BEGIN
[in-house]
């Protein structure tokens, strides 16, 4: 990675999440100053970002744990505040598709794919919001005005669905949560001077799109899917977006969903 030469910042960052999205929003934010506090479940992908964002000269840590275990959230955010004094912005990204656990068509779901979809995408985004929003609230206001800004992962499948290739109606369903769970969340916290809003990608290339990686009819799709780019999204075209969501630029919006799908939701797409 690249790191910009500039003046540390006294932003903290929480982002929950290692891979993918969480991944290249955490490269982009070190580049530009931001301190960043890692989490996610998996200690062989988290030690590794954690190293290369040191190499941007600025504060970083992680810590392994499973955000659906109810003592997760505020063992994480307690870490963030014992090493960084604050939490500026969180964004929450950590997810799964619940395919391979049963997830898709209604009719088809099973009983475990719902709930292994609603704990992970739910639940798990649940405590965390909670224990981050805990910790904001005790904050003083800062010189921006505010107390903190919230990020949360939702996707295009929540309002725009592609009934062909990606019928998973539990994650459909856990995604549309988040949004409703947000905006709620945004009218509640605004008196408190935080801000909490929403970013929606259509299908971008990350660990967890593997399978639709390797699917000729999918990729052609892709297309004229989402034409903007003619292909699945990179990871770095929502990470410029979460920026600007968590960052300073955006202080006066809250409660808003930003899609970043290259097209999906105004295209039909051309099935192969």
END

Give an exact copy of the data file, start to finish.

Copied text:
[in-house]
């Protein structure tokens, strides 16, 4: 990675999440100053970002744990505040598709794919919001005005669905949560001077799109899917977006969903 030469910042960052999205929003934010506090479940992908964002000269840590275990959230955010004094912005990204656990068509779901979809995408985004929003609230206001800004992962499948290739109606369903769970969340916290809003990608290339990686009819799709780019999204075209969501630029919006799908939701797409 690249790191910009500039003046540390006294932003903290929480982002929950290692891979993918969480991944290249955490490269982009070190580049530009931001301190960043890692989490996610998996200690062989988290030690590794954690190293290369040191190499941007600025504060970083992680810590392994499973955000659906109810003592997760505020063992994480307690870490963030014992090493960084604050939490500026969180964004929450950590997810799964619940395919391979049963997830898709209604009719088809099973009983475990719902709930292994609603704990992970739910639940798990649940405590965390909670224990981050805990910790904001005790904050003083800062010189921006505010107390903190919230990020949360939702996707295009929540309002725009592609009934062909990606019928998973539990994650459909856990995604549309988040949004409703947000905006709620945004009218509640605004008196408190935080801000909490929403970013929606259509299908971008990350660990967890593997399978639709390797699917000729999918990729052609892709297309004229989402034409903007003619292909699945990179990871770095929502990470410029979460920026600007968590960052300073955006202080006066809250409660808003930003899609970043290259097209999906105004295209039909051309099935192969």